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This Review Reveals Minor Details About the Plot.

Paranormal Paradise

Plot Overview

Three college alumni Tommy Devane (Dan Cortese,) Stu Sheridan (Luke Perry,) and Gus Gruber (David Hewlett) embark on their annual vacation Fantasy Island Express together to an exotic locale. This year it's to charter a deep sea fishing vessel fishing out of San Sebastián Island in the Caribbean. Tommy is an over­worked lawyer—falling asleep at his desk—who'd moved to cold, windy Chicago. He wants a break from the climate and to recharge his batteries. Stu has over­extended him­self on a start-up and wants to forget his troubles back home and show off his trophy fiancée Julia “Jules” Lee (Polly Shannon) to his buddies. Gus has spotty employment. He has developed an interest in the para­normal and wants to indulge his curiosity about the Bermuda Triangle.

Jules has trouble fitting into a “guys' beer-swilling, fishing weekend” (“This isn't fun, any­more”,) but she relents (“I don't wanna be a drag on the trip”) and lets them continue.

When their vacation is over, Tommy—falling asleep in the boat—is more tired than before he left and has a wicked sun­burn, Stu is the trophy hanging from the wall, and Gus got scared to death by a ghost.


There's a special section in the middle of the Bible called the wisdom books. They're layered by perspective. First comes the book of Job, which is a long dispute that concludes God's wisdom is above man's and he doesn't tell us every­thing. Then comes the book of Psalms presenting wisdom in lyrics. Proverbs is next, for the most part the wisdom a father passes on to his son, but the next-to-the-last chapter (30) is street smarts that one's friends might impart, and the last chapter (31) is the wisdom home reading a mother passes on to her son. Then comes Ecclesiastes preaching wisdom got by experience. Finally, there's the Song of Solomon, the wisdom spouted by someone in love.

photographer“The Triangle” a buddy movie presents the street smarts (Prov. 30:1) one guy might pass on to his buddy if he were so inclined. See, (Prov. 30:7-9) “Two things have I required of thee; deny me them not before I die: Remove far from me vanity and lies: give me neither poverty nor riches; feed me with food convenient for me: Lest I be full, and deny thee, and say, Who is the LORD? or lest I be poor, and steal, and take the name of my God in vain.” Gus got tripped up with vain superstition, he took a photo of a voodoo ceremony that was not captured on his camera in the frame. That's to say nothing about the ghost ship they encountered at sea. Both Stu and Tommy fed lines (i.e. lied) to girls. Stu dissembled to Jules about his financial insolvency, and Tommy made a quip to first mate Charlotte 'Charlie' Duval (Olivia d'Abo) regarding his non-existent life­guard experience. If one wants to avoid the “dense yellow haze” encountered on this trip, he's better off avoiding vanity and lies; they cause brain fog.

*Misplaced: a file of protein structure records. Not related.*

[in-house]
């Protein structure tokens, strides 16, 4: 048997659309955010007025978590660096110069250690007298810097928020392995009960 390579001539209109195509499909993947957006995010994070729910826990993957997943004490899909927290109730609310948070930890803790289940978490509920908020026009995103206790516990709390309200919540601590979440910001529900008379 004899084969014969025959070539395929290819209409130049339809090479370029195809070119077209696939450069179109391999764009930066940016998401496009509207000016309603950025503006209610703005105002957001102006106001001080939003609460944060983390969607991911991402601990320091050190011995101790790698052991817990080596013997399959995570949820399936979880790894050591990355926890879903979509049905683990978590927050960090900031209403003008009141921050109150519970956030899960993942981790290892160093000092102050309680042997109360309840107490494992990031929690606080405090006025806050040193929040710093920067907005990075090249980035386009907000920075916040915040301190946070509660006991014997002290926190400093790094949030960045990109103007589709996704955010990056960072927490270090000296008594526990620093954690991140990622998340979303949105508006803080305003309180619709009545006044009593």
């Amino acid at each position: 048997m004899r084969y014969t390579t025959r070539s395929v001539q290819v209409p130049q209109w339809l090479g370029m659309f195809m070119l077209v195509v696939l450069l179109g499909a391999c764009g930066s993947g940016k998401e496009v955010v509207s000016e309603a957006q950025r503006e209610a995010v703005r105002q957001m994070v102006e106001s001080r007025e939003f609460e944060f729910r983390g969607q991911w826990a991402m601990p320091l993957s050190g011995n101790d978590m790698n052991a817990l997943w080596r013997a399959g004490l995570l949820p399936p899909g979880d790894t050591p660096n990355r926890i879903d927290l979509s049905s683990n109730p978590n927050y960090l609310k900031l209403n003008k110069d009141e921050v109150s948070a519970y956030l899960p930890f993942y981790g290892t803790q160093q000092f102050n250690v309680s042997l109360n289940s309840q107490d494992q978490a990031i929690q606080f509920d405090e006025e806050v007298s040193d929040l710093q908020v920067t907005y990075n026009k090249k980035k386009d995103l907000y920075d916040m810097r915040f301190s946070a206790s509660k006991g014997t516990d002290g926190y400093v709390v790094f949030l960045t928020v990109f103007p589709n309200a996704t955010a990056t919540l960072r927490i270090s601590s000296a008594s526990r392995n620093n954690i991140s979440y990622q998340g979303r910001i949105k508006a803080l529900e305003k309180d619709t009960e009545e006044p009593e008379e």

Too much wealth or too little for sustenance can each result in a fugue. When Stu struck it rich scavenging treasure from a derelict luxury liner according to the law of the sea, he lost his religion, became unhinged, went around the bend like a madman with­out any accountability.

integrated poolThe skipper Captain Louis Morgan (Dorian Harewood) was a black man barely scraping by with his rust bucket the Blue Parrot on tourist leavings. After some ill-advised gambling, he couldn't afford to turn down an opportune charter despite his iffy fuel pump. They were all in the same boat when out at sea Capt. Morgan's motor gave out (“Fuel pump's busted,”) his radio quit (“Radio's shot,”) and the navigation went hay­wire (“We can't tell where we are,”) causing him to declare, “G.d. thing shorted out, I think.” Stu also swore (“Damn”) when the ATM had refused disburse­ment of cash. Poverty breeds stress-induced blasphemy.

Production Values

” (2001) was directed by Lewis Teague. Its teleplay was written by Ted Humphrey from a story by Bing Howen­stein & Ted Humphrey. Cast exposure was pretty evenly divided with passable performances by Luke Perry, Dan Cortese, David Hewlett, Polly Shannon, Olivia d'Abo, and Dorian Hare­wood. The plot resembles that of “The Shining.” This one was made for TV. For a similar movie house tale, see “Ghost Ship” (2002.)

It was rated Canada: PG. It contains a couple curse words, a swim­suit scene, and lots of kissing. The special effects were pervasive but unobtrusive. Ric Waite's cinema­tog­raphy was most keen. Lawrence Shragge's score was eerie. The characters were sympathetic. It was shot in paradisal Barbados.

Review Conclusion w/a Christian's Recommendation

I liked this movie because it was spooky but not so much as to terrorize my dreams. It was steadily paced and the tension taut until the very end. See it for its predictable scares.

Movie Ratings

Action factor: Well done action flick. Suitability for children: Suitable for children with guidance. Special effects: Well done special effects. Video Occasion: Good for a Rainy Day. Suspense: Don't watch this movie alone. Overall movie rating: Three stars out of five.